Sunday, September 30, 2012
Two Thumbs Down For Our Broken System
by Rev. Paul J. Bern
(excerpt from chapter 6 of, "Occupying America: We Shall Overcome")
Is it any wonder that people are exploding in frustration? A record-high 81% of Americans are dissatisfied with the way the country is being governed, adding to negativity that has been building over the past 10 years. The seven findings are from Gallup's annual Governance survey, updated Sept. 8-11, 2011. The same poll shows record or near-record criticism of Congress, elected officials, government handling of domestic problems, the scope of government power, and government waste of tax dollars.
 82% of Americans disapprove of the way Congress is handling its job.
 69% say they have little or no confidence in the legislative branch of government, an all-time high and up from 63% in 2010.
 57% have little or no confidence in the federal government to solve domestic problems, exceeding the previous high of 53% recorded in 2010 and well exceeding the 43% who have little or no confidence in the government to solve international problems.
 53% have little or no confidence in the men and women who seek or hold elected office.
 Americans believe, on average, that the federal government wastes 51 cents of every tax dollar, similar to a year ago, but up significantly from 46 cents a decade ago and from an average 43 cents three decades ago.
 49% of Americans believe the federal government has become so large and powerful that it poses an immediate threat to the rights and freedoms of ordinary citizens. In 2003, less than a third (30%) believed this.
 At 43%, fewer Americans today than at any time in the past four decades say they have a great deal or fair amount of trust in the federal government to handle domestic problems. That is significantly lower than the 58% average level of confidence Gallup has found on this since 1972, including a 77% reading shortly after the 9/11 attacks. Along with Americans' record-low confidence in the federal government on domestic policy, Gallup finds record skepticism about government waste. As previously reported, Americans, on average, think the federal government in Washington wastes 51 cents of every tax dollar, the highest estimated proportion of waste Gallup has found on this measure in trends dating to 1979.
Americans' sense that the federal government poses an immediate threat to individuals' rights and freedoms is also at a new high, 49%, since Gallup began asking the question using this wording in 2003. This view is much more pronounced among Republicans (61%) and independents (57%) than among Democrats (28%). But there are more fundamental reasons – reasons that hit way too close to home – why many Americans today feel threatened by their government, by the possible loss of jobs or homes, and most of all they fear getting sick or injured, which for many people would mean personal bankruptcy. But the most visceral fear that people have in these very tough times is the loss of their ability to sustain themselves, and especially their kids. I have first-hand experience in this regard, as do millions of others.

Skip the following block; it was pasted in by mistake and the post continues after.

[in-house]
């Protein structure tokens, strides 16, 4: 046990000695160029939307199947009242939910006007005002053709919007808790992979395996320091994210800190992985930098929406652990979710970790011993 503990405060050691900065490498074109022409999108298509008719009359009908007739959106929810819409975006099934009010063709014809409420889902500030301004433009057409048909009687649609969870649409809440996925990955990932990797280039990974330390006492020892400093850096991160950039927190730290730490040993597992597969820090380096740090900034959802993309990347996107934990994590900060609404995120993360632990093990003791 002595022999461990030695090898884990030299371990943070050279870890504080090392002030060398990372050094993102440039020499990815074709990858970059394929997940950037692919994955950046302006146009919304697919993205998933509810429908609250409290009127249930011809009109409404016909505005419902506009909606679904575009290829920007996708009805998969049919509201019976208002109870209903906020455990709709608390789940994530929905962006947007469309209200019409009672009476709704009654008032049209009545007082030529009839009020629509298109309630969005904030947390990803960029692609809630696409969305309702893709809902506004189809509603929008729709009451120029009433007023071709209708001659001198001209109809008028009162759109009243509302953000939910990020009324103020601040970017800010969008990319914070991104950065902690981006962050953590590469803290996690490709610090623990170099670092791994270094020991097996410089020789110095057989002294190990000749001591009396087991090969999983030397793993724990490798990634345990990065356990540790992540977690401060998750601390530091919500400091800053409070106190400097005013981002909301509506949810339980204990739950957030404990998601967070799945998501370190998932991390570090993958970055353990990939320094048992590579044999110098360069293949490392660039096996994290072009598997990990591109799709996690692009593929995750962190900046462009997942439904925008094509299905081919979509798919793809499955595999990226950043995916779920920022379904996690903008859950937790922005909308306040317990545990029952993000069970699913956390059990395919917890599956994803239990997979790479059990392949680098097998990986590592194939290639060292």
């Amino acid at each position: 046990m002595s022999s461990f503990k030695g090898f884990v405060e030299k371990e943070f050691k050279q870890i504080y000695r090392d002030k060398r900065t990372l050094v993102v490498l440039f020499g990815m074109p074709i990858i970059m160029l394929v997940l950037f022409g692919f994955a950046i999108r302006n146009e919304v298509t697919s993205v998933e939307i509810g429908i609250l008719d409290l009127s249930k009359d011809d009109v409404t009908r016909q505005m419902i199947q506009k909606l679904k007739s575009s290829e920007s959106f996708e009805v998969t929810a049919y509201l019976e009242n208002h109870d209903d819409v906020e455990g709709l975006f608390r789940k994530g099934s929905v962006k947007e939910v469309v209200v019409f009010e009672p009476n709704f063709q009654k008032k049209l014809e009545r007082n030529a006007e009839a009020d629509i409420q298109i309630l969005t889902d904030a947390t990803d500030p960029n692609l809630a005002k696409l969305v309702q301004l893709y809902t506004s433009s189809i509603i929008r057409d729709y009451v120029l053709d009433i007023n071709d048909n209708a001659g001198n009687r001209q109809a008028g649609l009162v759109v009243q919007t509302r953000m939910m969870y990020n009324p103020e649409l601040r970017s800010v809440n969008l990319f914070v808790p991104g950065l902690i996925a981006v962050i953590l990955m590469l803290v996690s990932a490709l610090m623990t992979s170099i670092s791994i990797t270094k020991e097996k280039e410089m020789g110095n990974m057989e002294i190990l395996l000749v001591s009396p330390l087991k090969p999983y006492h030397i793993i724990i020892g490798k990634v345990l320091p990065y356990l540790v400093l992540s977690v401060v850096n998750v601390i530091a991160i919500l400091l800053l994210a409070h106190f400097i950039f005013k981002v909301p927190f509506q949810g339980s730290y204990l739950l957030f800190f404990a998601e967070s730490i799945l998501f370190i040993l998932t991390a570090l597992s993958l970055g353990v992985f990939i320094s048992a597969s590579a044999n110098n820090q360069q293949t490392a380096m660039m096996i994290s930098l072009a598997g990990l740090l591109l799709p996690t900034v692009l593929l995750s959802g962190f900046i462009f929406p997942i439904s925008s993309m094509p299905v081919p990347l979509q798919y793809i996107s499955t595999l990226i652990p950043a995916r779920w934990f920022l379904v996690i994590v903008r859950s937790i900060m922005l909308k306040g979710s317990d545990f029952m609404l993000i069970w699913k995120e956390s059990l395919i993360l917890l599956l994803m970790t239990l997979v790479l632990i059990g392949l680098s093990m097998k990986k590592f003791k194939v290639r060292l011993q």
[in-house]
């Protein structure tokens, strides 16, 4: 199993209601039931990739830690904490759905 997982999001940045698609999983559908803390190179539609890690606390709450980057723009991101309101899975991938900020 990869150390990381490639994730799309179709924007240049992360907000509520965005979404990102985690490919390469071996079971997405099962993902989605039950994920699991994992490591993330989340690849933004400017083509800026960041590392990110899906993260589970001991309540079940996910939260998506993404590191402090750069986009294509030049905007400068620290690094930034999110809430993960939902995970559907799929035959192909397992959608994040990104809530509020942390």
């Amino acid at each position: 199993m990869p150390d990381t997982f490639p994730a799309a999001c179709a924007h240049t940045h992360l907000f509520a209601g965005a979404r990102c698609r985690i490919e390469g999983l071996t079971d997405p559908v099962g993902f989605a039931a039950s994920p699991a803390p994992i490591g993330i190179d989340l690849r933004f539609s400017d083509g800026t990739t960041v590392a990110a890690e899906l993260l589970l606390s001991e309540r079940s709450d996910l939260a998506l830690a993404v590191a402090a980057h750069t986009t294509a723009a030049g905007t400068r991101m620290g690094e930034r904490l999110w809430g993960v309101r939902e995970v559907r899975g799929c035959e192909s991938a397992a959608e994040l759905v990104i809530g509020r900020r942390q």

Psychological oppression – manifested by widespread apathy and resignation in the face of major corporate and government attacks on working Americans – is at an all time high in the US. Historically, it's often a strong and sustained youth rebellion that enables a society to throw off severe psychological oppression. The following is a breakdown of the forces I see favoring and countering the formation of an uprising in the US that will be led by its youth:
 35% of the US population is under 25.
 Total unemployment among age 16-25: 24-25%, with many facing permanent unemployment.
 Percent of non-white unemployed youth: 46%
 Unemployment among African Americans under 25: 40.7%
 Unemployment among Hispanic Americans under 25: 35%
 Highest rate of imprisonment (which disproportionately targets youth and minorities) in the industrialized world.